Joe Ebarb

Joe Ebarb

Five decades removed from his first job with the parks and recreation department, Joe Ebarb has made quite a journey.

His entry-level days as a teenage scorekeeper turned out to be a starting point for an eventual landing spot in the Johnson City organization’s athletic department.

“It really is surreal,” said Ebarb, who took over as athletic director in August. “I feel very blessed and fortunate. I never dreamed I would be in this position. I feel like the Lord led me down this path many years before I started.”

There were nearly 30 years at Eastman Chemical Company in Kingsport and five years with the YMCA in Erwin between his first days with the parks and recreation department and his current role. And things are much different these days because of COVID-19 — not the least of which is the eerily silent tower in the middle of the Winged Deer Park softball complex.

Instead of being surrounded by a bevy of activity, Ebarb is waiting to unleash the many plans, hopes and ideas he has for the athletic programs in Johnson City. Everything was shut down when he took over, and only a few fall softball programs were able to take place.

“We attempted to do basketball and had signups,” he said. “But we had to do refunds because of COVID. We had no choice. The parents were understanding, but at the same time I think they were sad and disappointed because their children were looking forward to playing. Right now we are in a holding pattern.”

Ebarb, 63, said he is in it for the long run.

“I’ve been involved with playing and coaching my whole life,” he said. “I can’t see myself getting away from it. I’ve been associated with it for close to 50 years. I love it.”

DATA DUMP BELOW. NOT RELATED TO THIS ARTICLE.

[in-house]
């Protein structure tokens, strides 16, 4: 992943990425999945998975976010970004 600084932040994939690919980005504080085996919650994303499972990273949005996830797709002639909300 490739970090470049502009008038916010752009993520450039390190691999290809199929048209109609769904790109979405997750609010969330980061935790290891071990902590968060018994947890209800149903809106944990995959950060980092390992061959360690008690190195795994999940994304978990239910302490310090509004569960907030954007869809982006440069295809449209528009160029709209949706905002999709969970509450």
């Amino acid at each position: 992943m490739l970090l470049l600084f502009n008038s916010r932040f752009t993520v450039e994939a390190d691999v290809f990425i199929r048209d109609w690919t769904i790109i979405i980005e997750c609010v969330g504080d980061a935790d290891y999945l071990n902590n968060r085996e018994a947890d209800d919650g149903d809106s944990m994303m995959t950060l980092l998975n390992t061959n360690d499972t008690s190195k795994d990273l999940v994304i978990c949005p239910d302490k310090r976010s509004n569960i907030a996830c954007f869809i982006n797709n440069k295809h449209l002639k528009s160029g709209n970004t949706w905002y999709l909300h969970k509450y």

Ebarb said his love for youth sports is a big part of the equation, and he also recently found a new avenue of appreciation.

“We had senior softball this fall and I got to know those guys,” Ebarb said. “It really impressed me. We had three guys over 80 years old playing softball, and it was such an inspiration to myself. I have gotten on social media and tried to encourage my friends to look into playing. Any type of activity is good for the body. We need to keep moving. That’s one thing we can do at any age.”

Among the future hopes for Ebarb is overseeing the building of new softball and soccer fields. The addition of at least four softball fields at Winged Deer Park would move the facility close to double digits.

“I think in less than five years we could have both of those projects completed,” he said.

Ebarb said he wants to be around for that and beyond.

“If I could not work with some type of sports, I don’t know how I would survive,” he said. “I have to be around it. I coached middle school in Johnson City for 10 years off and on, and I had to give that up to take over out here. We’ve also had Shooting Stars basketball for 24-25 years.”

Overall, Ebarb said he expects the parks and recreation department to thrive once it gets out from under the grip of COVID-19.

“If we aren’t improving I would be disappointed,” he said. “I feel that confident about my own ability. As long as I have my health and mind, I want to do these things. It’s a labor of love.”

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